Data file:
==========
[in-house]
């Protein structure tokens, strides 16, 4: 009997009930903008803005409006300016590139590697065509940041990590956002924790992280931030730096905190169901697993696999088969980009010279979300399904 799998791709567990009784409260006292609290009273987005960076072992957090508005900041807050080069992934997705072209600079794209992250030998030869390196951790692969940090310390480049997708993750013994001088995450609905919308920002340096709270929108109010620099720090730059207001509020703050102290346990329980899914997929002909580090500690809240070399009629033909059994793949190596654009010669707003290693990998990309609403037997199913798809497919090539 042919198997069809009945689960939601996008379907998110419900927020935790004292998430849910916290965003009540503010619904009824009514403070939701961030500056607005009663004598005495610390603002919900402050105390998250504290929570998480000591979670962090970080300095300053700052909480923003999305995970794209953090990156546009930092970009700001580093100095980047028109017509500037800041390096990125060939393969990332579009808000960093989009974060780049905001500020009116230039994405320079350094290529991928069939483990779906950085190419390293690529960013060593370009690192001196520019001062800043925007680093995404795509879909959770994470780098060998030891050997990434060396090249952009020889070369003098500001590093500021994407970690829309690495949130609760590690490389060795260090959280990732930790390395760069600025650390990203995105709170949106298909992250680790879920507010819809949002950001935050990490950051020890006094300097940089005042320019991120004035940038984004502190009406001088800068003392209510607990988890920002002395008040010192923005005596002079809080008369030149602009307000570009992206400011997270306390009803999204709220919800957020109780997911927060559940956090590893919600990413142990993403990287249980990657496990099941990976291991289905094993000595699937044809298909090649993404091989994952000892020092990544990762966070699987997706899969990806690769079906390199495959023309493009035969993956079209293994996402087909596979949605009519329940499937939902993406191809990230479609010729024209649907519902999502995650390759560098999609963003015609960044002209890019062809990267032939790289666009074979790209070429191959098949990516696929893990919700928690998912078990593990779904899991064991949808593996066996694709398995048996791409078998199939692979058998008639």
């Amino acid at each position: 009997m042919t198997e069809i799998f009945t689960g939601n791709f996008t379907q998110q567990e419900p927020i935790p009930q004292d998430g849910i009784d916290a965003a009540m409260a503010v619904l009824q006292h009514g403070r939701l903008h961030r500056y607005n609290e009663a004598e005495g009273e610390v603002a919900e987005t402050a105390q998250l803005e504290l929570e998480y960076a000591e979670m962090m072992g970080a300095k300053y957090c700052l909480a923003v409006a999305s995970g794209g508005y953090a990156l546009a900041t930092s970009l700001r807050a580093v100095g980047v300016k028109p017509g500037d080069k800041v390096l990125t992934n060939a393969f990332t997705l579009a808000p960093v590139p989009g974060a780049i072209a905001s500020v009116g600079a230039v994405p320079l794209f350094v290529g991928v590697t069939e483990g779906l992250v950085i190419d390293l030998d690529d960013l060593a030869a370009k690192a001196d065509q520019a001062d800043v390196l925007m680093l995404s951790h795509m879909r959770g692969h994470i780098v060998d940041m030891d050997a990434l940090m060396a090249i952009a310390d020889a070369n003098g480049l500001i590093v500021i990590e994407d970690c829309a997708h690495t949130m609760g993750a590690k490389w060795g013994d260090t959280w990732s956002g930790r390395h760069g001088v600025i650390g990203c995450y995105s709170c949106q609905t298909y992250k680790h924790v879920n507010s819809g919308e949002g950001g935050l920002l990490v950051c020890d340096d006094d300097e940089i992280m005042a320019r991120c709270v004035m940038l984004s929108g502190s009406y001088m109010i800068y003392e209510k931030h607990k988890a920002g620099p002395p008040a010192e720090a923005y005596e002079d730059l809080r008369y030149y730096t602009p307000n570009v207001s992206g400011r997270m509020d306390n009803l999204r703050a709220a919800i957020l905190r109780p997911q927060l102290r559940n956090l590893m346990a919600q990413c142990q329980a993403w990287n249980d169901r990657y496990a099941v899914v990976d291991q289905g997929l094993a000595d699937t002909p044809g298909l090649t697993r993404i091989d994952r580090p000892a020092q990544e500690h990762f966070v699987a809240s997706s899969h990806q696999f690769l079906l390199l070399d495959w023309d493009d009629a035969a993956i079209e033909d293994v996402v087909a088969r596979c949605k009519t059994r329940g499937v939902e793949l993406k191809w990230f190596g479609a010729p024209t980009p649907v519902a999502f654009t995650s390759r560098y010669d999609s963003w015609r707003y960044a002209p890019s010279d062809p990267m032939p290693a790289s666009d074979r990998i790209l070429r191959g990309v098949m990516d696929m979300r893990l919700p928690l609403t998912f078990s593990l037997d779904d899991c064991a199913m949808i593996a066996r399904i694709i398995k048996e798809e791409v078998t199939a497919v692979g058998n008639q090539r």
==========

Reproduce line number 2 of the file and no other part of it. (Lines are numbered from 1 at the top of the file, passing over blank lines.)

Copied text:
């Protein structure tokens, strides 16, 4: 009997009930903008803005409006300016590139590697065509940041990590956002924790992280931030730096905190169901697993696999088969980009010279979300399904 799998791709567990009784409260006292609290009273987005960076072992957090508005900041807050080069992934997705072209600079794209992250030998030869390196951790692969940090310390480049997708993750013994001088995450609905919308920002340096709270929108109010620099720090730059207001509020703050102290346990329980899914997929002909580090500690809240070399009629033909059994793949190596654009010669707003290693990998990309609403037997199913798809497919090539 042919198997069809009945689960939601996008379907998110419900927020935790004292998430849910916290965003009540503010619904009824009514403070939701961030500056607005009663004598005495610390603002919900402050105390998250504290929570998480000591979670962090970080300095300053700052909480923003999305995970794209953090990156546009930092970009700001580093100095980047028109017509500037800041390096990125060939393969990332579009808000960093989009974060780049905001500020009116230039994405320079350094290529991928069939483990779906950085190419390293690529960013060593370009690192001196520019001062800043925007680093995404795509879909959770994470780098060998030891050997990434060396090249952009020889070369003098500001590093500021994407970690829309690495949130609760590690490389060795260090959280990732930790390395760069600025650390990203995105709170949106298909992250680790879920507010819809949002950001935050990490950051020890006094300097940089005042320019991120004035940038984004502190009406001088800068003392209510607990988890920002002395008040010192923005005596002079809080008369030149602009307000570009992206400011997270306390009803999204709220919800957020109780997911927060559940956090590893919600990413142990993403990287249980990657496990099941990976291991289905094993000595699937044809298909090649993404091989994952000892020092990544990762966070699987997706899969990806690769079906390199495959023309493009035969993956079209293994996402087909596979949605009519329940499937939902993406191809990230479609010729024209649907519902999502995650390759560098999609963003015609960044002209890019062809990267032939790289666009074979790209070429191959098949990516696929893990919700928690998912078990593990779904899991064991949808593996066996694709398995048996791409078998199939692979058998008639």